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The adopted daughter and niece (or cousin) of Mordecai, she was also known as Hadassah (Esther 2:15). She is a traditionally heroic figure to Jews because she outwitted the anti-Semitic Agagite, Haman, a powerful official in King Ahasuerus' court. Following the banishment of Queen Vashti, the king chose Esther to be his wife (Esther 2:17). Using her beauty and intelligence to combat Haman in his attempt to wipe out the Jews, she brought about his execution on the gallows, a fate he had planned for Mordecai (Esther 3-6). The struggle emphasizes patriotic and racial devotion rather than religious aspiration (Esther 7:10). It is a lively, stirring story whose events are celebrated by Jews all over the world in the annual Feast of Purim (Esther 9:27-28). The Book of Esther was written by an unknown author, probably not later than the time of Ezra. The text of Esther has come down in two revisions, a shorter Hebrew and a longer Greek. The Catholic Bible follows the Hebrew, and then adds the missing passages (10-16) from the Greek.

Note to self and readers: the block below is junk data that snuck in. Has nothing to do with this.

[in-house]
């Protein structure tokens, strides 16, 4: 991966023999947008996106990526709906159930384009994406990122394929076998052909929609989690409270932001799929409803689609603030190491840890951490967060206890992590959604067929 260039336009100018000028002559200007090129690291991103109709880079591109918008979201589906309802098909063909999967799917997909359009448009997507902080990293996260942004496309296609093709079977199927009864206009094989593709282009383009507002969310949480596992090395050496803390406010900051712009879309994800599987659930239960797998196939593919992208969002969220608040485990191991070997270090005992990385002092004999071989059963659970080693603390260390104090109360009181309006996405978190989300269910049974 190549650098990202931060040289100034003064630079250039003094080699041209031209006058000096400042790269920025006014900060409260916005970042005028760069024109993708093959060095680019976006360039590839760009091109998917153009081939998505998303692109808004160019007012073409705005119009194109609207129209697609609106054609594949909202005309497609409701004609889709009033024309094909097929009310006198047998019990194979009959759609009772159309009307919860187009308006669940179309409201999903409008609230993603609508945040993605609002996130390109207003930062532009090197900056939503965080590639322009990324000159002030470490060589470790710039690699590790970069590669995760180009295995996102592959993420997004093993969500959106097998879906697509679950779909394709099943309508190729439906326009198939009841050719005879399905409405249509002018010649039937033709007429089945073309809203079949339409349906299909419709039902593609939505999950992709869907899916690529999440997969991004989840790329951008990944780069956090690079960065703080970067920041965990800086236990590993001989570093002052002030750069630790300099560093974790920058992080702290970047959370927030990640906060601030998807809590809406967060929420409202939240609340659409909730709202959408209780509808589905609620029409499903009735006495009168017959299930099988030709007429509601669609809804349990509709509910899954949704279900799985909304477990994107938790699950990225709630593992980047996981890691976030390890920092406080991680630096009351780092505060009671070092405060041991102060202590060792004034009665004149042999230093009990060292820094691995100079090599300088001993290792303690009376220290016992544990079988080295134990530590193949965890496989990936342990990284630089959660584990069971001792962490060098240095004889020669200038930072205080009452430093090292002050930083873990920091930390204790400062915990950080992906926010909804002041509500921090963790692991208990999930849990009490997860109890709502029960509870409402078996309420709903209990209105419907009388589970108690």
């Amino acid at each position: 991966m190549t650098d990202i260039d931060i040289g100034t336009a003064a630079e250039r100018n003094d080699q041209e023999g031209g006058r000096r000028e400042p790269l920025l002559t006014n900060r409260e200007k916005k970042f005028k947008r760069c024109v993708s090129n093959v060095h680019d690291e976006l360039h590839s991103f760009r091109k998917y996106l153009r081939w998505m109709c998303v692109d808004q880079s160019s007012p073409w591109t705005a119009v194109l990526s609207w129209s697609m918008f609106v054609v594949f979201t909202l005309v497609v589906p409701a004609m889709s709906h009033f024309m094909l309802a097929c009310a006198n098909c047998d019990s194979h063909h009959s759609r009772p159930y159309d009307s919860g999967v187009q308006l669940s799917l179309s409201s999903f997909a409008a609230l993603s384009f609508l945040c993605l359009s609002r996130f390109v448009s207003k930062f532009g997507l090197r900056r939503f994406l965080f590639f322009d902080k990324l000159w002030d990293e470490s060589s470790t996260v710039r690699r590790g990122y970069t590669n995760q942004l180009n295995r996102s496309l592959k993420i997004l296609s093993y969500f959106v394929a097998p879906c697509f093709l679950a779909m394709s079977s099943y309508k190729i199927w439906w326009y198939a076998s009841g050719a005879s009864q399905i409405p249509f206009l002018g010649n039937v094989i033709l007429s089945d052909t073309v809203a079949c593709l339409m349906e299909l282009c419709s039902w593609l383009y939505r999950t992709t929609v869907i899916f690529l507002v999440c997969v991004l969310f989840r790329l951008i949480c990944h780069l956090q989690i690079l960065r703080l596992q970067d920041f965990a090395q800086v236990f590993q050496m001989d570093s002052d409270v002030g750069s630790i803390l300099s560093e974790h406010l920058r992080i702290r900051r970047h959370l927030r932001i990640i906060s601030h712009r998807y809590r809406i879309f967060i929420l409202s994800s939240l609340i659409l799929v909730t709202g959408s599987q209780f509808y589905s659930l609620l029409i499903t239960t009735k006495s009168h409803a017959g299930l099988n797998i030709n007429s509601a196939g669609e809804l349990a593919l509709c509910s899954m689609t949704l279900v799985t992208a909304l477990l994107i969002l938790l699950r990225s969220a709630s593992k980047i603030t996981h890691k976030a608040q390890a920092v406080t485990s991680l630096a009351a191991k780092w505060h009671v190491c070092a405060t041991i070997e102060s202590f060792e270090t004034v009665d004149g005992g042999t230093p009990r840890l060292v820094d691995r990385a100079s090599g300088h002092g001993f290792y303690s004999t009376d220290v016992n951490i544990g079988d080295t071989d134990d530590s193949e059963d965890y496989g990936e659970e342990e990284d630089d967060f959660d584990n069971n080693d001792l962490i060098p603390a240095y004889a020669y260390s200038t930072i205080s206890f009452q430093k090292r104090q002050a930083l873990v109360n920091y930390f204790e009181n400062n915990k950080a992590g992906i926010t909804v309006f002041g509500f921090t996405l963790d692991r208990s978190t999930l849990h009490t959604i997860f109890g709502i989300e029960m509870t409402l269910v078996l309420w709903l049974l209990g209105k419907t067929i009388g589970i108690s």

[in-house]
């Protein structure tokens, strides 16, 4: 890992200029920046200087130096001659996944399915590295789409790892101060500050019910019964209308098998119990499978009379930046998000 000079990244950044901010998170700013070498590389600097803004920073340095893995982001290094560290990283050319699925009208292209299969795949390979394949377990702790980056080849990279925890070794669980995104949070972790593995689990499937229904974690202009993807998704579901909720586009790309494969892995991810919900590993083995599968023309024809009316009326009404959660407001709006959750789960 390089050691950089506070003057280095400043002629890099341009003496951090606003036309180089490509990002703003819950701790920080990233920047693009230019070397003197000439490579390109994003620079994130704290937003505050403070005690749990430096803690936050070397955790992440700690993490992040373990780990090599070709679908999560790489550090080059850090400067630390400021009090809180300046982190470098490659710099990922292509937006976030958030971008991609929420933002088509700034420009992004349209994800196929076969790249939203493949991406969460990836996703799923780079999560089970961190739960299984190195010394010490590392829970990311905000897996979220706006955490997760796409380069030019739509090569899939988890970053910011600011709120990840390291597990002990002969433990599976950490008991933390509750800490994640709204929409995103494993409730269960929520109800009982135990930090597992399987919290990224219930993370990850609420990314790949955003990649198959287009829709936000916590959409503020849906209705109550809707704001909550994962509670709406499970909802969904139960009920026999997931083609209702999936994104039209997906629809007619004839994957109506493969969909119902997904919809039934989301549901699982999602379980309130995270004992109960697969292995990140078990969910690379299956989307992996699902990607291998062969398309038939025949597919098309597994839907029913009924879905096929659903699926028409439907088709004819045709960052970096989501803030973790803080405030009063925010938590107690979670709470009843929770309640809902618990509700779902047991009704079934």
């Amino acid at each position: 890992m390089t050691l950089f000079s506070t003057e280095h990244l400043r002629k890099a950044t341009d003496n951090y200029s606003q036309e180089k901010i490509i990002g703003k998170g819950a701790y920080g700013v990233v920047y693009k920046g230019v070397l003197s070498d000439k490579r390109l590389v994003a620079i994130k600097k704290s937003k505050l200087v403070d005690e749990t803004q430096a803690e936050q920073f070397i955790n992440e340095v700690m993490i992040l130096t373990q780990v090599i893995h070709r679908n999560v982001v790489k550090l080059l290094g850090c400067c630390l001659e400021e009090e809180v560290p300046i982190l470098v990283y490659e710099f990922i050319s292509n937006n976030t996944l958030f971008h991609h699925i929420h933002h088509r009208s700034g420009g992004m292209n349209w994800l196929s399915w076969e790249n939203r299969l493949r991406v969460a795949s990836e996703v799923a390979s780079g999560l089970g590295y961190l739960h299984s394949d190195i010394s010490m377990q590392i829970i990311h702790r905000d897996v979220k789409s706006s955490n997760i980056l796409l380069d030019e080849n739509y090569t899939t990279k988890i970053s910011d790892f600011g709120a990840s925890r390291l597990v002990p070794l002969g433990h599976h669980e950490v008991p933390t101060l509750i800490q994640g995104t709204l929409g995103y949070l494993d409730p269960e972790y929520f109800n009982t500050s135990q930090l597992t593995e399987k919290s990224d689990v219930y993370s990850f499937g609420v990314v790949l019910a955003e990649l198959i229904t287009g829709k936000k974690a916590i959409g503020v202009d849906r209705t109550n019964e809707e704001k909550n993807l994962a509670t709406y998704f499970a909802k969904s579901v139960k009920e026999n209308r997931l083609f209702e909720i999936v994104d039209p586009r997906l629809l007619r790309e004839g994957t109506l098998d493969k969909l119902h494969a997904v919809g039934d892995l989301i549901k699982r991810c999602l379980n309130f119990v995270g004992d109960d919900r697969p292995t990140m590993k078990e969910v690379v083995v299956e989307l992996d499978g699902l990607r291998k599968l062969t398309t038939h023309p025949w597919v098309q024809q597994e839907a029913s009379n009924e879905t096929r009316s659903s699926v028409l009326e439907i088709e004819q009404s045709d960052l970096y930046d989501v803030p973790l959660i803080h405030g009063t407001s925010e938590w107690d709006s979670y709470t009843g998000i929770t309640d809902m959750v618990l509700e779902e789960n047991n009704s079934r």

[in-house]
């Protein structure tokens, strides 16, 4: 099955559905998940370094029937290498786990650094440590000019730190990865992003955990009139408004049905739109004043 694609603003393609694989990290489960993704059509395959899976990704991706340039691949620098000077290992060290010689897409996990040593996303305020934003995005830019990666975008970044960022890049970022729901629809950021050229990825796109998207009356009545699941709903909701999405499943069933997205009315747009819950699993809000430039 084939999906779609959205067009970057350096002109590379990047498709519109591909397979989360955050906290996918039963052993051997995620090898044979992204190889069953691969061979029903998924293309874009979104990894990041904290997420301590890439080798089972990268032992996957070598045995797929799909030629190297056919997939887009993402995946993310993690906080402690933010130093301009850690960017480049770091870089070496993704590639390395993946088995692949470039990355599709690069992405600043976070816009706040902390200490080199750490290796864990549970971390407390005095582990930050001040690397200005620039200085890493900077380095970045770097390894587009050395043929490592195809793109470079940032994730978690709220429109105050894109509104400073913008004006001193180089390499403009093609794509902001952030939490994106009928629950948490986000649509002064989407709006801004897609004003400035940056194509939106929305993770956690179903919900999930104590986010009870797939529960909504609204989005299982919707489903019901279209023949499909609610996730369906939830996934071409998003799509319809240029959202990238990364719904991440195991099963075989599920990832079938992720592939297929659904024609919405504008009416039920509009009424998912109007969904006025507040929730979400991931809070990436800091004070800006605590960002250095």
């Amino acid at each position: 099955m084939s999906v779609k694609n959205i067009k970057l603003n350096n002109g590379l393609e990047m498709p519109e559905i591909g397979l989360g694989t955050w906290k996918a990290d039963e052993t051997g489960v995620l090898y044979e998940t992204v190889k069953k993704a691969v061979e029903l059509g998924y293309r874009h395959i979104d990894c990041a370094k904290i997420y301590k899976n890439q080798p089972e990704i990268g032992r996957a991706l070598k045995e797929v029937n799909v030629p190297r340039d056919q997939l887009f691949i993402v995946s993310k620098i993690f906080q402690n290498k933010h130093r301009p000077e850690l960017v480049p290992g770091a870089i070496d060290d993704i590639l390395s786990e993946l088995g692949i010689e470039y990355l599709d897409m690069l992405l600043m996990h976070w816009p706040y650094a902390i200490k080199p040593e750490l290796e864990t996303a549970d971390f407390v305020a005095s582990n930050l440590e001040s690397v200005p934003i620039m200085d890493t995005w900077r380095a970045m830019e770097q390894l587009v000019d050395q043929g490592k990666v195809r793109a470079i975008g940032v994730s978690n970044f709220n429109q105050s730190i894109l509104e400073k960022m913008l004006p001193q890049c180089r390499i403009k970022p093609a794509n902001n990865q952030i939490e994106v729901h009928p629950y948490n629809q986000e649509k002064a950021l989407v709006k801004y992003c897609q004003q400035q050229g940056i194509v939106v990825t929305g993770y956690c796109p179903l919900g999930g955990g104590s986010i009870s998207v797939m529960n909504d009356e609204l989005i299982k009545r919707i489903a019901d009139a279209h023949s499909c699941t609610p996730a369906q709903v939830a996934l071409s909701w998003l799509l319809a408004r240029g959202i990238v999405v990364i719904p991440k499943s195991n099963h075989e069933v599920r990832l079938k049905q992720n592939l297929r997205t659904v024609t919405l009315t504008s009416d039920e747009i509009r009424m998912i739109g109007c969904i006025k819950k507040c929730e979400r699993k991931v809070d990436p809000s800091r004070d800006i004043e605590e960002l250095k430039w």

All items in this dictionary are from Fr. John Hardon's Modern Catholic Dictionary, © Eternal Life. Used with permission.